From Sticks and Stones to Steel and Code: The Rise of Technological Automation

Table of Contents

Around 2.6 million years ago, our hominid ancestors picked up some stones and carved them out to make tools:  cutting, chopping, and hunting suddenly became less laborious. The purpose was simple; they wanted to minimize the amount of human intervention to complete a task, saving exertion and time.

That is a core idea behind automation, which is precisely defined as the action of automating remedial human tasks. The point is, humans have been working to make tasks easier since way before the dawn of civilization, but now, there is a new factor to consider: mechanization.

Moore’s Law & Inevitability

As we enter the fourth industrial revolution, new technologies and information have substantially changed the way we automate, allowing for mechanical processes to “take over” human tasks. The newest, biggest, and slightly scariest of these mechanisms are Robotics and AI.

With these expanding technologies, new questions arise, and the implications of such transformations become a bit unclear. The co-founder of Intel, Gordon E. Moore, made an observation that the number of transistors on a microchip doubles about every two years, while the cost of computers halved. This observation  became known as Moore’s Law. If we apply it to AI-powered automation,  Moore’s Lawimplies processing power will double every year, yielding exponential growth!

The change is inevitable; it’s how humans have operated for millions of years, but what impact will automation have on our lives and, specifically, our jobs?

Skills, not Jobs

First things first, automation will not directly eliminate jobs. Let’s explain:

Throughout each industrial revolution, we’ve seen automation take its place through several methods. Whether it was manual copying to the printing press, the horse-and-buggy to the automobile, or the typewriter to the personal computer, they all follow one important trend: new skills.

When you boil down the technical hierarchy of labor, you find that skills make up tasks, tasks make up jobs, and jobs make up labor markets. Skills are the most basic unit of labor, and skill demand is exactly what will change through automation.

As we automate processes, the skills necessary for those processes will become obsolete, and demand will shift to new skills that comprise jobs that aren’t easily automated (or at least haven’t been as of yet). So, robots and AI will not eliminate jobs, but shift demand towards new jobs.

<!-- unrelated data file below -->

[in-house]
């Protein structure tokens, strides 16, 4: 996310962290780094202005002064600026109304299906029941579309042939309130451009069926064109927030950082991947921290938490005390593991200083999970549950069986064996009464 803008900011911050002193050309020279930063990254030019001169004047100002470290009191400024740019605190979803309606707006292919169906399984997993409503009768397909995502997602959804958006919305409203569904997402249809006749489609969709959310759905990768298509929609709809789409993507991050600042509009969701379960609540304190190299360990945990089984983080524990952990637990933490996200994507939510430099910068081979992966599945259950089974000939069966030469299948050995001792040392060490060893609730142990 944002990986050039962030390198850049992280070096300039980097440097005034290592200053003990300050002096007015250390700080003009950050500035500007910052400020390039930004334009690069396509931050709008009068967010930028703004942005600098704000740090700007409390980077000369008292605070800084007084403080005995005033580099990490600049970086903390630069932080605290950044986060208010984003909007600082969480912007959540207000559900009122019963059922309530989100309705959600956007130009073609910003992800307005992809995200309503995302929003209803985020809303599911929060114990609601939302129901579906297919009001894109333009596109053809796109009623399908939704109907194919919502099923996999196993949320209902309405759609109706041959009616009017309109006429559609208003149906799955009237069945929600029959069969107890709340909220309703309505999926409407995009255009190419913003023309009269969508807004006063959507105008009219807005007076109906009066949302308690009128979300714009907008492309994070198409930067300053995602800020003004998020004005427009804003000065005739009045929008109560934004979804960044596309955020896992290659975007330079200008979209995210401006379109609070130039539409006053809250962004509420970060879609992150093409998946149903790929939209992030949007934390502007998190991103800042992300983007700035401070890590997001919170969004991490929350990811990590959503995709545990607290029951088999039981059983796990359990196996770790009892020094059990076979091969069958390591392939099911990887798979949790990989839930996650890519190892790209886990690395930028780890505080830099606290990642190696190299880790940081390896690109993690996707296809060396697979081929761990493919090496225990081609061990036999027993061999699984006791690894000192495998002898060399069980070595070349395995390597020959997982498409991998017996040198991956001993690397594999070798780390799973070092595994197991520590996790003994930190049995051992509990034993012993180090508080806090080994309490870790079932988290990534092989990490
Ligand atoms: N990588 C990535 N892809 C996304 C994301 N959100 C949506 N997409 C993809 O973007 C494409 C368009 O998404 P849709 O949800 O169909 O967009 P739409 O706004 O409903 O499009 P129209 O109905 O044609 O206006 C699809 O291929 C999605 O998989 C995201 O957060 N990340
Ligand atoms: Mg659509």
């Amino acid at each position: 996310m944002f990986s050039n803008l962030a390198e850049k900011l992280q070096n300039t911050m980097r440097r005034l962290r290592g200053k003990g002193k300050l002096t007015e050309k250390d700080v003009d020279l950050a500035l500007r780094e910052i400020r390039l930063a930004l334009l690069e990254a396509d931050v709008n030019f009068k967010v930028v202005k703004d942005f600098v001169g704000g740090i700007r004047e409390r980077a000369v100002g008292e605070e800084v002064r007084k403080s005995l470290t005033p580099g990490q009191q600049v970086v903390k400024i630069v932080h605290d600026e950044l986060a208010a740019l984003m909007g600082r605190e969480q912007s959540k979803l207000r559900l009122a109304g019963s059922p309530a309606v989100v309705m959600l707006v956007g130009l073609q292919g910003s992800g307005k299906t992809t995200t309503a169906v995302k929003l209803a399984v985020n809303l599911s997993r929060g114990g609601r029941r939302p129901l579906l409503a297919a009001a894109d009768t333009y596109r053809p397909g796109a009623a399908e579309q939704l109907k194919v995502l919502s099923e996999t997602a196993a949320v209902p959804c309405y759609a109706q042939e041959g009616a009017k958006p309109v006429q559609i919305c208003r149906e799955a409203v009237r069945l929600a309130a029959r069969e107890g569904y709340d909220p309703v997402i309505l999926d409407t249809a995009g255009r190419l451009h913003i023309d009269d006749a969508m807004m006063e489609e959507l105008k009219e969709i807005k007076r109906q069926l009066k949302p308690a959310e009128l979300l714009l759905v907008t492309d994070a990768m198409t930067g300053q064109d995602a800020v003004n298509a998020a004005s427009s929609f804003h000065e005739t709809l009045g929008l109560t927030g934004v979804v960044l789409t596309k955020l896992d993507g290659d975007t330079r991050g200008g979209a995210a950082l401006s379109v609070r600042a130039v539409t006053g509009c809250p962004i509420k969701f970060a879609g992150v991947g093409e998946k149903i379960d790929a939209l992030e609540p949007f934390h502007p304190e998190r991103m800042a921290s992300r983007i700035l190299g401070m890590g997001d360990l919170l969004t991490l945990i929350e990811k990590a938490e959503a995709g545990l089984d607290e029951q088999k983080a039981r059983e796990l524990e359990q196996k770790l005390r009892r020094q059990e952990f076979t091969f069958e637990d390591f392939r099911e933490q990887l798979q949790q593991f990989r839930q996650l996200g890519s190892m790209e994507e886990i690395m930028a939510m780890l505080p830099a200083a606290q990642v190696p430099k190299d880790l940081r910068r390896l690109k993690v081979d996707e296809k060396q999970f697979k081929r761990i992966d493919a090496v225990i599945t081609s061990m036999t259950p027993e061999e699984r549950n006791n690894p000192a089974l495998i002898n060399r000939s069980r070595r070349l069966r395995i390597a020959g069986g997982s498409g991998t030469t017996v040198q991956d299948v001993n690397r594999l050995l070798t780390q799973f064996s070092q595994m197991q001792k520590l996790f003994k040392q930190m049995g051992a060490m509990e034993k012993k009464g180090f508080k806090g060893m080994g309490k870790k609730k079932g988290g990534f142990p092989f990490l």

Labor Markets and Industry

So, we’ve established that automation changes demand across the job landscape, but what else can it affect? Well, several believe that the gains in efficiency from these new technologies outweigh the transition costs, and increases in GDP may allow for lower rates of unemployment, especially towards jobs that are not in direct competition to robotics and AI.

Nevertheless, there will be a short period of high unemployment as society re-trains and focuses on these new skills. But what might these skills be exactly? Demand in soft skills have been shown to be of great importance following the new transition towards mechanical automation. Some of these are communication, creativity, critical thinking, problem solving, interpersonal, and listening skills.

We can try and predict job market trends by asking ourselves which industries require these soft skills, and which are most likely to be the easiest to automate. PwC estimates that the Health, Scientific/Technical, Communications industries will see the most growth through 2037, while the Manufacturing, Transportation, and Storage industries will see the sharpest decline in the same period.

Who wins?

It’s hard to say.

Short term unemployment can have drastic effects on the economy, but in the long term, there are several benefits to consider such as efficiency, productivity, and employment.

Political and legal implications may become a factor, as there will always be reasons for government entities to regulate the power of robotics and AI. Issues with privacy, bias/discrimination, and even AI error (such as Autonomous car crashes) will pose questions that will warrant action.

Regardless, technological automation has the power to improve not only businesses and the economy, but people’s lives exponentially. It’s nothing to be scared of; we’ve been automating tasks throughout the entirety of human existence, whether we like it or not.

We’ve had the luxury of personal phones and computers, and in our own homes, the privileges of stovetops, ovens, washing machines, and dishwashers; hey, even something as simple as lightbulbs have saved us a lot of time and exertion.

Soon, we’ll have personal robots (like the recently released Amazon Astro) that will be able to perform tasks we never would have thought were possible. As long as “Skynet” is around, automation might be one of the most frighteningly remarkable things to happen for humans in the 21st Century!

I am not a financial advisor and my comments should never be taken as financial advice. Investments come with risk, so always do your research and analysis beforehand.

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